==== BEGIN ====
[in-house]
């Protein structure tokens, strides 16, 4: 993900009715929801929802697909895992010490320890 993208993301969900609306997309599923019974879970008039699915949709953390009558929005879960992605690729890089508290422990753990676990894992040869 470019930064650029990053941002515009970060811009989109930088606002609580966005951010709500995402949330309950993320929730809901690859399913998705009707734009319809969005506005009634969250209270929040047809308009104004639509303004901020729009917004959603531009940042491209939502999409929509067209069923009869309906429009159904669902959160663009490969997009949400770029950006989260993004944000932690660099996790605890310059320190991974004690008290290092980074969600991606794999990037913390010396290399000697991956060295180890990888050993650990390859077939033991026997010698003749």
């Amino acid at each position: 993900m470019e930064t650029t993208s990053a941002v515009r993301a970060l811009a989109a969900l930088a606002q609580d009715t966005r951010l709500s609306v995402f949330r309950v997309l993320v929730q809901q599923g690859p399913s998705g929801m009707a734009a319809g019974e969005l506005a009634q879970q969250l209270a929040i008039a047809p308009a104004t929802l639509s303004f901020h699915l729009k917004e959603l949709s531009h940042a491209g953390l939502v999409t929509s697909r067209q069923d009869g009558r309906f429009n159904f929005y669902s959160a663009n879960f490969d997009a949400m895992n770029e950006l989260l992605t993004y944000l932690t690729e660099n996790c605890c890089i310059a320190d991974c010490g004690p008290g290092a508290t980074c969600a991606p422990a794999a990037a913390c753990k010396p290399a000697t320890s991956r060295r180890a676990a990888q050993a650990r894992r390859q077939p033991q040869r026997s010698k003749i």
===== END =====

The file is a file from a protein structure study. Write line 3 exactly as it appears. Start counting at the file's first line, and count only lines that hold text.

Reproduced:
């Amino acid at each position: 993900m470019e930064t650029t993208s990053a941002v515009r993301a970060l811009a989109a969900l930088a606002q609580d009715t966005r951010l709500s609306v995402f949330r309950v997309l993320v929730q809901q599923g690859p399913s998705g929801m009707a734009a319809g019974e969005l506005a009634q879970q969250l209270a929040i008039a047809p308009a104004t929802l639509s303004f901020h699915l729009k917004e959603l949709s531009h940042a491209g953390l939502v999409t929509s697909r067209q069923d009869g009558r309906f429009n159904f929005y669902s959160a663009n879960f490969d997009a949400m895992n770029e950006l989260l992605t993004y944000l932690t690729e660099n996790c605890c890089i310059a320190d991974c010490g004690p008290g290092a508290t980074c969600a991606p422990a794999a990037a913390c753990k010396p290399a000697t320890s991956r060295r180890a676990a990888q050993a650990r894992r390859q077939p033991q040869r026997s010698k003749i």